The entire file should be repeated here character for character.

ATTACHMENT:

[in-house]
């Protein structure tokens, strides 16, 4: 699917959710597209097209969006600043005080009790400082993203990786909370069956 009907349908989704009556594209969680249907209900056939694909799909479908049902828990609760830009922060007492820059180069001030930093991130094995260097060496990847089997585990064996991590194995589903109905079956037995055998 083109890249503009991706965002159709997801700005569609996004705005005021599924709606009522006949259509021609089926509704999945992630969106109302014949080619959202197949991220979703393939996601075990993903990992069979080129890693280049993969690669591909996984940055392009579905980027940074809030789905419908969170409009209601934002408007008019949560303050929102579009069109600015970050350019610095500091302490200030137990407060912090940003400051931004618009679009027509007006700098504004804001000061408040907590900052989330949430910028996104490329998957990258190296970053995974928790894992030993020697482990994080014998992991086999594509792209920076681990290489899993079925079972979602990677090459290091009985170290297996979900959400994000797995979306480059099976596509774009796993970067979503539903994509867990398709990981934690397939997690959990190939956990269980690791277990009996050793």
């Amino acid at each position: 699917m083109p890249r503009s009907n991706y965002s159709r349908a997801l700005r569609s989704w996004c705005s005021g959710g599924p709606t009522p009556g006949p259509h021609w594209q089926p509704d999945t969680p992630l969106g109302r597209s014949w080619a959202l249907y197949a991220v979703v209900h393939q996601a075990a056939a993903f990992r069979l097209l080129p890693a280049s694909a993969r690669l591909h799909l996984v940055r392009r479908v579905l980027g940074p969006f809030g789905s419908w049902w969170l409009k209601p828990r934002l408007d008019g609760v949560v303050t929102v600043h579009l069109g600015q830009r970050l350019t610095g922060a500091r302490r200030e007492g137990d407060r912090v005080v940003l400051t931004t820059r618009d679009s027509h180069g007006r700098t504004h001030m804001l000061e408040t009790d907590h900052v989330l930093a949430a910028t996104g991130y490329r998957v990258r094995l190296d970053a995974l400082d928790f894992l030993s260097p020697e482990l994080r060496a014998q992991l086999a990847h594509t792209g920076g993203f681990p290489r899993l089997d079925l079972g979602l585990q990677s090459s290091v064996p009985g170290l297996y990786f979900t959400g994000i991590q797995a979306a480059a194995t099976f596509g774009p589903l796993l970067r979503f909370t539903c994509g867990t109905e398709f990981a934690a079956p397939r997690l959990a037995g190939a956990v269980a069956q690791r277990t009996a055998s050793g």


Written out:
[in-house]
């Protein structure tokens, strides 16, 4: 699917959710597209097209969006600043005080009790400082993203990786909370069956 009907349908989704009556594209969680249907209900056939694909799909479908049902828990609760830009922060007492820059180069001030930093991130094995260097060496990847089997585990064996991590194995589903109905079956037995055998 083109890249503009991706965002159709997801700005569609996004705005005021599924709606009522006949259509021609089926509704999945992630969106109302014949080619959202197949991220979703393939996601075990993903990992069979080129890693280049993969690669591909996984940055392009579905980027940074809030789905419908969170409009209601934002408007008019949560303050929102579009069109600015970050350019610095500091302490200030137990407060912090940003400051931004618009679009027509007006700098504004804001000061408040907590900052989330949430910028996104490329998957990258190296970053995974928790894992030993020697482990994080014998992991086999594509792209920076681990290489899993079925079972979602990677090459290091009985170290297996979900959400994000797995979306480059099976596509774009796993970067979503539903994509867990398709990981934690397939997690959990190939956990269980690791277990009996050793």
């Amino acid at each position: 699917m083109p890249r503009s009907n991706y965002s159709r349908a997801l700005r569609s989704w996004c705005s005021g959710g599924p709606t009522p009556g006949p259509h021609w594209q089926p509704d999945t969680p992630l969106g109302r597209s014949w080619a959202l249907y197949a991220v979703v209900h393939q996601a075990a056939a993903f990992r069979l097209l080129p890693a280049s694909a993969r690669l591909h799909l996984v940055r392009r479908v579905l980027g940074p969006f809030g789905s419908w049902w969170l409009k209601p828990r934002l408007d008019g609760v949560v303050t929102v600043h579009l069109g600015q830009r970050l350019t610095g922060a500091r302490r200030e007492g137990d407060r912090v005080v940003l400051t931004t820059r618009d679009s027509h180069g007006r700098t504004h001030m804001l000061e408040t009790d907590h900052v989330l930093a949430a910028t996104g991130y490329r998957v990258r094995l190296d970053a995974l400082d928790f894992l030993s260097p020697e482990l994080r060496a014998q992991l086999a990847h594509t792209g920076g993203f681990p290489r899993l089997d079925l079972g979602l585990q990677s090459s290091v064996p009985g170290l297996y990786f979900t959400g994000i991590q797995a979306a480059a194995t099976f596509g774009p589903l796993l970067r979503f909370t539903c994509g867990t109905e398709f990981a934690a079956p397939r997690l959990a037995g190939a956990v269980a069956q690791r277990t009996a055998s050793g």